Friday, November 11, 2011
In Time (Andrew Niccol, 2011) -- D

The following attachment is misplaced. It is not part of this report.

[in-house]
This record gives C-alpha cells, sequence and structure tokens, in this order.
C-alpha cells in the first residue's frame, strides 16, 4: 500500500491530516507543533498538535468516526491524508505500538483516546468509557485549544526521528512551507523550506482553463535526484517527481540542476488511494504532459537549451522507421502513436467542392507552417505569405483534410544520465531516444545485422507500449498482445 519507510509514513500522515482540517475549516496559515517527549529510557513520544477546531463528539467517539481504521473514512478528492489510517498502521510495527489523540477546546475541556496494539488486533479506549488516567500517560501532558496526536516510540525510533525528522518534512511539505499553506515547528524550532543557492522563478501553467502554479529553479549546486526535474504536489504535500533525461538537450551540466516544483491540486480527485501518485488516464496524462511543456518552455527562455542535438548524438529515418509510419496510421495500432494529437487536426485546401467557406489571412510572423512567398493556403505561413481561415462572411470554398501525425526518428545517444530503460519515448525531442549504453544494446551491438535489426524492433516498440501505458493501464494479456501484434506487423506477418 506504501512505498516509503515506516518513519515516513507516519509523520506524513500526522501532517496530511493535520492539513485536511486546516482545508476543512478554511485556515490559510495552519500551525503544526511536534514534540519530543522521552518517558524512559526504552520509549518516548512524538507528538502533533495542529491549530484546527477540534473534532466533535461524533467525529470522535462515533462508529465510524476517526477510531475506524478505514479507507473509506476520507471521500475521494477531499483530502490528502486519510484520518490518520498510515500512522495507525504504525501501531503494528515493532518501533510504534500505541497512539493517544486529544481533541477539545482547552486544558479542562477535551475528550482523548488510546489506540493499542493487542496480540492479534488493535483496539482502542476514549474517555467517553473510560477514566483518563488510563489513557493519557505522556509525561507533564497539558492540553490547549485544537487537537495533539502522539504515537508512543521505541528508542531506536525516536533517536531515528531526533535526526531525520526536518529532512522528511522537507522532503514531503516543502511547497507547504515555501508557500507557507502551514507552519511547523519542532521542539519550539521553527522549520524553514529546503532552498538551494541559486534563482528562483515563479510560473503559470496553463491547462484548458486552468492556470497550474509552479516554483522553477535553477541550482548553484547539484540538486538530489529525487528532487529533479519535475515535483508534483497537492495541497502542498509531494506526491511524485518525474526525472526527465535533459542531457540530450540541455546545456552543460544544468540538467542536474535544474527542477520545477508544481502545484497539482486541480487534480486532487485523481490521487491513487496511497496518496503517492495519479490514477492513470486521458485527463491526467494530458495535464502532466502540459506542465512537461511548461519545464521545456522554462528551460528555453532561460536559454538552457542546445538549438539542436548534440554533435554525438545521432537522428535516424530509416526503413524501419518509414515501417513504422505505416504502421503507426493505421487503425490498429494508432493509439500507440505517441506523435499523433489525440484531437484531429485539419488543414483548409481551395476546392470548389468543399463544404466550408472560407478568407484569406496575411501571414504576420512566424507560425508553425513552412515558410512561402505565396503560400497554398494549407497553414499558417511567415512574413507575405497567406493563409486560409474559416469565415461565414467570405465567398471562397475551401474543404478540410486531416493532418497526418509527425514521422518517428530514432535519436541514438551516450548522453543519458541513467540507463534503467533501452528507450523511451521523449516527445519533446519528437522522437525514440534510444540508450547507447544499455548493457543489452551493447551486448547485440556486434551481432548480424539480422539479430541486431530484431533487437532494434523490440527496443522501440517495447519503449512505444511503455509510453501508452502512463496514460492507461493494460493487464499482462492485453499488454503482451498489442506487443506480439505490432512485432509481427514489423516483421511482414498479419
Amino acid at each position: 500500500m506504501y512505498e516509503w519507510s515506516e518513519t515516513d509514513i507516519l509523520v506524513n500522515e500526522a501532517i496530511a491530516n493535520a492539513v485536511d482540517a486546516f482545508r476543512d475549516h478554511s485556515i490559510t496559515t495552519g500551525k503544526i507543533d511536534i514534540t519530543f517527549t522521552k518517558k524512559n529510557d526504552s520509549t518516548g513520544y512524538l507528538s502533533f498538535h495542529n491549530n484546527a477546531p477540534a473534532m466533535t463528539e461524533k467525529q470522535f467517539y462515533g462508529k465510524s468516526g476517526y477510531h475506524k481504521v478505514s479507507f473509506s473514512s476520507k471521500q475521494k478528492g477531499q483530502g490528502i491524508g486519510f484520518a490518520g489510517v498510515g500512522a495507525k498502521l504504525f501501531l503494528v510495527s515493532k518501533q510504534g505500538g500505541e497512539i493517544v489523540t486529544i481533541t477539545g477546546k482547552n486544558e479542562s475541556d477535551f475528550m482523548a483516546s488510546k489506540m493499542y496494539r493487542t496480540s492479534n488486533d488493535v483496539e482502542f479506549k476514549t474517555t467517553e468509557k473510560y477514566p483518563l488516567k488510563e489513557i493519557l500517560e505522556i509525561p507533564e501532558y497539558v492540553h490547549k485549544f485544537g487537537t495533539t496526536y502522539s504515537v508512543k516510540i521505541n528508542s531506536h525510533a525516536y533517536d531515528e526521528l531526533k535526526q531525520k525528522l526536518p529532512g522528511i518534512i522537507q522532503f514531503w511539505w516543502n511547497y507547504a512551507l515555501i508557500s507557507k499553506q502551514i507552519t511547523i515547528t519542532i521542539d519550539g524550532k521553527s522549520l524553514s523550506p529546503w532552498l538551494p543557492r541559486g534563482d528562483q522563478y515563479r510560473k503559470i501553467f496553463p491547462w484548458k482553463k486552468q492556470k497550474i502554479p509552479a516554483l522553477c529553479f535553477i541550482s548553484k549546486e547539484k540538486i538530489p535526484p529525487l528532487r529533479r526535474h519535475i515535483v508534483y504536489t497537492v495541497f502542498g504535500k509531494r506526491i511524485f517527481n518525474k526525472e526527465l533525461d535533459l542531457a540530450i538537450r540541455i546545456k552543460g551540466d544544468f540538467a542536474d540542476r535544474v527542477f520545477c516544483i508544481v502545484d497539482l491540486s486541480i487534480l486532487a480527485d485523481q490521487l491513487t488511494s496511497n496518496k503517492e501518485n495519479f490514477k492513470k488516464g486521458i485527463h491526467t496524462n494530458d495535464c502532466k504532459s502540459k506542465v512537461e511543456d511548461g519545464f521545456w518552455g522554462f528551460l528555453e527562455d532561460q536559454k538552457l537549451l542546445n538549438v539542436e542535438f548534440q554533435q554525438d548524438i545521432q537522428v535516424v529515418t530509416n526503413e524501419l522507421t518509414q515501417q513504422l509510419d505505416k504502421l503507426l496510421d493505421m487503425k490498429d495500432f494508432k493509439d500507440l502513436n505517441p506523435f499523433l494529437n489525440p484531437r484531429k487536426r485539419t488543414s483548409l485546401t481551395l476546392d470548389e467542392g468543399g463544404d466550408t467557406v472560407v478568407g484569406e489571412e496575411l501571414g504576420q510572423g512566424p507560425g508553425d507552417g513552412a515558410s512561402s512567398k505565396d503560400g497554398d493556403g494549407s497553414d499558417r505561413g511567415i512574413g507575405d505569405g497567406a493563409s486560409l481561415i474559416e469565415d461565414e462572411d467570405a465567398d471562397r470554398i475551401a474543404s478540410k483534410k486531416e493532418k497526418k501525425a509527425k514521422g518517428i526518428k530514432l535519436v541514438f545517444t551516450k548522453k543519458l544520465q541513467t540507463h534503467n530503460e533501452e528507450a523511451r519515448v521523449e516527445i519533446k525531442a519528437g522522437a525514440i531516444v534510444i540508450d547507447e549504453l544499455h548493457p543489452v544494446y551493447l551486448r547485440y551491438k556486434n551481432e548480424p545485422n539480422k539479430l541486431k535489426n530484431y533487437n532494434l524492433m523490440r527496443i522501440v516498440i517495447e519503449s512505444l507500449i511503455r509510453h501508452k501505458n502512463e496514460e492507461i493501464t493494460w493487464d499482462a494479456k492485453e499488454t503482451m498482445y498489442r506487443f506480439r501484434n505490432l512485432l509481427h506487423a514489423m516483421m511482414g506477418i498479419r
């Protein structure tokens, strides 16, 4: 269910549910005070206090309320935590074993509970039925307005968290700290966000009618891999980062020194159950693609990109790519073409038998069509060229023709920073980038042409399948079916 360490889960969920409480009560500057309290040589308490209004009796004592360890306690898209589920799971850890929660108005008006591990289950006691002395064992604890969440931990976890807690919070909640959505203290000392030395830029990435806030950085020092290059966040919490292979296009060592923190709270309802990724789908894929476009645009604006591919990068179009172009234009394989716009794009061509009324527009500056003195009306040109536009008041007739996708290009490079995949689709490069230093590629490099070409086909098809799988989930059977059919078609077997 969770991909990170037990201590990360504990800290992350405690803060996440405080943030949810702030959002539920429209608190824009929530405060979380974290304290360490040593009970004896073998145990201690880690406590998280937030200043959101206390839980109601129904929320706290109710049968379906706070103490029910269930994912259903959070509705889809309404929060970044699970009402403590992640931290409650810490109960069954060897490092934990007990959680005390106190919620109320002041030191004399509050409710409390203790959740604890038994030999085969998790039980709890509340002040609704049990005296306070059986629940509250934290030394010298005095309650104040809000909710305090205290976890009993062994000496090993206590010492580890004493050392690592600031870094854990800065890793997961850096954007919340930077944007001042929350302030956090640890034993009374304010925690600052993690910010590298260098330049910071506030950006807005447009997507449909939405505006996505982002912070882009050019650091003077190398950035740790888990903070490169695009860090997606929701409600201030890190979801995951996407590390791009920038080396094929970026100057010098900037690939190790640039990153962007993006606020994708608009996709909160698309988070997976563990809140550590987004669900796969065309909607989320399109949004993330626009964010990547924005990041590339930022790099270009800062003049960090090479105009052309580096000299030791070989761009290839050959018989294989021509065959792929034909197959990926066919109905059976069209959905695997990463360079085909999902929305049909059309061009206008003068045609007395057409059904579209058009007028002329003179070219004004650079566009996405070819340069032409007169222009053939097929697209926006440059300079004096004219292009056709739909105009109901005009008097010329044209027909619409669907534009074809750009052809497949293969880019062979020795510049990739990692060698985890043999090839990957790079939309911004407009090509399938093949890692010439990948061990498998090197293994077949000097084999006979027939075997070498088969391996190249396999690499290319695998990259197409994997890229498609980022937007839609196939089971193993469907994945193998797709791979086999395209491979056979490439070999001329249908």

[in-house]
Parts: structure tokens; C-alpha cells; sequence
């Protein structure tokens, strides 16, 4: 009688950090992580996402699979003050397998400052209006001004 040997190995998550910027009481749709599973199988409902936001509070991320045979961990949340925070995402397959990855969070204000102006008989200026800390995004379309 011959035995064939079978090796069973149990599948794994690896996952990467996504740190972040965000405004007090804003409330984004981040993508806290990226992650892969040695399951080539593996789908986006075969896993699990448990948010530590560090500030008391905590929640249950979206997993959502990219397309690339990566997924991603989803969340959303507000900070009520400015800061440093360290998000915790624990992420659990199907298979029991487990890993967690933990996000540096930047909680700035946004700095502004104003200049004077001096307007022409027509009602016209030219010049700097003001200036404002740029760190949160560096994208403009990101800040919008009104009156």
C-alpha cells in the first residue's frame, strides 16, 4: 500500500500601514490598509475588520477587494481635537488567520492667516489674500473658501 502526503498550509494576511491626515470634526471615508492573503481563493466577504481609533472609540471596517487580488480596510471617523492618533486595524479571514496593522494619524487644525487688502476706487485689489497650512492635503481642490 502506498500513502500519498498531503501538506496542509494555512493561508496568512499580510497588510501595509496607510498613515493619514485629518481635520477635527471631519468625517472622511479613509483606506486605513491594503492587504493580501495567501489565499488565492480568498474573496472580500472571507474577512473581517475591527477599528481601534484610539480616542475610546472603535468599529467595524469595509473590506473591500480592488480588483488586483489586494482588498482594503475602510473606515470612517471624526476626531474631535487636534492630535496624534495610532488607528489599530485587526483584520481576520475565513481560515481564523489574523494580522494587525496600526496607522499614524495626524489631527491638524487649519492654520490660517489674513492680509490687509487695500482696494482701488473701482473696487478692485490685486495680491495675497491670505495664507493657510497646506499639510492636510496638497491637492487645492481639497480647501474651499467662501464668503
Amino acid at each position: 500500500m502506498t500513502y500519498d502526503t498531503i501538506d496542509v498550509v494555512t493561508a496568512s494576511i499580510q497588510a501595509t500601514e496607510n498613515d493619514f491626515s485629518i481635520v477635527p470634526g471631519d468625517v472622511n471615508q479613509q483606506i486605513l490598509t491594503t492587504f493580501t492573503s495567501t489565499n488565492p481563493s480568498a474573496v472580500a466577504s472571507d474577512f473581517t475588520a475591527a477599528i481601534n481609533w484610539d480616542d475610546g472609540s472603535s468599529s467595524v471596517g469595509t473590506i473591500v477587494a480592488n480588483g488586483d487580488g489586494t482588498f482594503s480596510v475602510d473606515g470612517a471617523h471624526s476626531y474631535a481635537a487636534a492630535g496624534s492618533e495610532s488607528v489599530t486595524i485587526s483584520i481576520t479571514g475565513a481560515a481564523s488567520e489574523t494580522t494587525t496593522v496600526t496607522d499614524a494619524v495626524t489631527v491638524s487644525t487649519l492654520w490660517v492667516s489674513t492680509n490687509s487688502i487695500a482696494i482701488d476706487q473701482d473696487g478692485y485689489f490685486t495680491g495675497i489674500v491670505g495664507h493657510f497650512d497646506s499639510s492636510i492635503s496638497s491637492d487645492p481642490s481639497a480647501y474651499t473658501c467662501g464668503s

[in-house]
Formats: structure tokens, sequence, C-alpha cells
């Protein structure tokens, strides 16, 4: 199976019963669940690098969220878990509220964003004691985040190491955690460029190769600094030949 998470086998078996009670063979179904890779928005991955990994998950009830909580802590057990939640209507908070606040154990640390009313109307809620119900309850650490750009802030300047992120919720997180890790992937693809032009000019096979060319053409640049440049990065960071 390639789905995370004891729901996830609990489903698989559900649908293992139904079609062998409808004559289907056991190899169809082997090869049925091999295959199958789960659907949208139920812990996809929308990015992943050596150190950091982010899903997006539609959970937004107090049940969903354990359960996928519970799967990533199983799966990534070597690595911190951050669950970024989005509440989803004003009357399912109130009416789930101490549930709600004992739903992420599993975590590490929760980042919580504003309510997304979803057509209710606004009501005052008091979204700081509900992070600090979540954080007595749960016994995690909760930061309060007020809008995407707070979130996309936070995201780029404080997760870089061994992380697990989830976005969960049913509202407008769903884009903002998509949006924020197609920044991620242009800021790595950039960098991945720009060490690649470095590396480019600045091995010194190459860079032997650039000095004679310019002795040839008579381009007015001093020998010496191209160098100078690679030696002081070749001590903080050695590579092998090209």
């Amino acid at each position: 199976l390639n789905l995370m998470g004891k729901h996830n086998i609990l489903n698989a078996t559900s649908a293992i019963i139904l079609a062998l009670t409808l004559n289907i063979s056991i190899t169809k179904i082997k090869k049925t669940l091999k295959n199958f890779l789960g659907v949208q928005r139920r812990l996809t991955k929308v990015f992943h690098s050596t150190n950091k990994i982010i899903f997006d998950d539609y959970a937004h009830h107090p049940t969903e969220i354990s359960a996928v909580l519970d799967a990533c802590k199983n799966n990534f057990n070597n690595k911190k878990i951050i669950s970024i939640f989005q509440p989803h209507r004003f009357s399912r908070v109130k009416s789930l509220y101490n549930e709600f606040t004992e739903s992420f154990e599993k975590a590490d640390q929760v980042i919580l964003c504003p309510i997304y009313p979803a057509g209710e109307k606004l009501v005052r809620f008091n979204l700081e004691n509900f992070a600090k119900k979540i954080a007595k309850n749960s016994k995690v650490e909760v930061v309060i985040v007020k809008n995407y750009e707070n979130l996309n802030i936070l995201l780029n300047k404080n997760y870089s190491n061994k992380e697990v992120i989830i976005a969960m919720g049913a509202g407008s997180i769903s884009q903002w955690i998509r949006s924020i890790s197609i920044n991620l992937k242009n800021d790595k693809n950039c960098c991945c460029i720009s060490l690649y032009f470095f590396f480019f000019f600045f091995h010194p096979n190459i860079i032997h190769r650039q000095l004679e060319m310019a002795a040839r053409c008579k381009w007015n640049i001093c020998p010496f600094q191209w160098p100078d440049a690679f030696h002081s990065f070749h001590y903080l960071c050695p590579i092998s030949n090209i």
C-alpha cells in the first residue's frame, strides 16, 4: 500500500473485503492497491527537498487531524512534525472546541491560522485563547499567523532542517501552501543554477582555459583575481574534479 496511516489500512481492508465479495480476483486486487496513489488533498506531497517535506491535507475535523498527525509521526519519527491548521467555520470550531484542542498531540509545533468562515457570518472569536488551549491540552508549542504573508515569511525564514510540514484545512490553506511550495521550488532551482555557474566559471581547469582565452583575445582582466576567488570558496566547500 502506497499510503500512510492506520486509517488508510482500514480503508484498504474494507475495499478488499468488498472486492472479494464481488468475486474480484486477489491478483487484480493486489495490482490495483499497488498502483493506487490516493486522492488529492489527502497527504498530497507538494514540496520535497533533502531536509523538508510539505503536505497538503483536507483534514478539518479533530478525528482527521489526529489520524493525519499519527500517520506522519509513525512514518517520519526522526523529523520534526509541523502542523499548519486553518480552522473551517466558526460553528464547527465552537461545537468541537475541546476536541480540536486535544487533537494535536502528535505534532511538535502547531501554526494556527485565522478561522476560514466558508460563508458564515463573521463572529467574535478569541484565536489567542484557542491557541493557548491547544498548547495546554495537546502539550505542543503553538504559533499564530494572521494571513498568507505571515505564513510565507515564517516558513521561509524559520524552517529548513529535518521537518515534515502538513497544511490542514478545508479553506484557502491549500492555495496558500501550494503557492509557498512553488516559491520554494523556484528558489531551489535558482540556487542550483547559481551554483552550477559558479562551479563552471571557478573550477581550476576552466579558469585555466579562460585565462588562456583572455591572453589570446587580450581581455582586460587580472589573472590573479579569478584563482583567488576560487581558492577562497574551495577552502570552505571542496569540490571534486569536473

Praising In Time would require considerably ignorant joviality, a demeanor so pleased and amused to merely be in the presence of a film, that its searing, painful deficiencies become carelessly subordinated to "ignorance is bliss" securities. Andrew Niccol proves the literalist, absent-minded douchebag his eariler efforts (Gattaca, Simone, and Lord of War) only hinted towards. Regressing to consumerist fetish par excellence (just look at that fucking poster), Niccol engages reactionary "political" filmmaking of the most fickle variety, exploiting real-world economic crisis and amping individualistic savior nonsense into an action concoction whose most compelling dimension is Justin Timberlake's always two-day facial hair, even when he and fembot squeeze Amanda Seyfried have been on the run for days (time-space ceases, latent dysmorphophobia persists). Never clean shaven and not quite growing into a beard, his face remains ever so slightly scruffy, rugged. Perhaps it's the year of the stubble. Ryan Gosling sported a similar no-shave (but always trimmed) look in The Ides of March. Does JT have a little tool in his coat-pocket, using it between shoot-outs to keep everything just so? If such is the case, why would Niccol keep such a detail hidden? Hidden. That's where Amanda Seyfried's dignity remains throughout, trotting along, doting, without agency (JT lets her perform a few times -- mostly on him). JT, metonymically standing in for some displaced, absent, condescended to, forsaken proletariat, Niccol succumbs to every worst instinct, sexualizing his aesthetic, indulging sentimental entropy, then lazily offering a triumph of the individual (class) over systematic disavowal and repression. Few films work this hard to slap viewers on the ass and in the face simultaneously.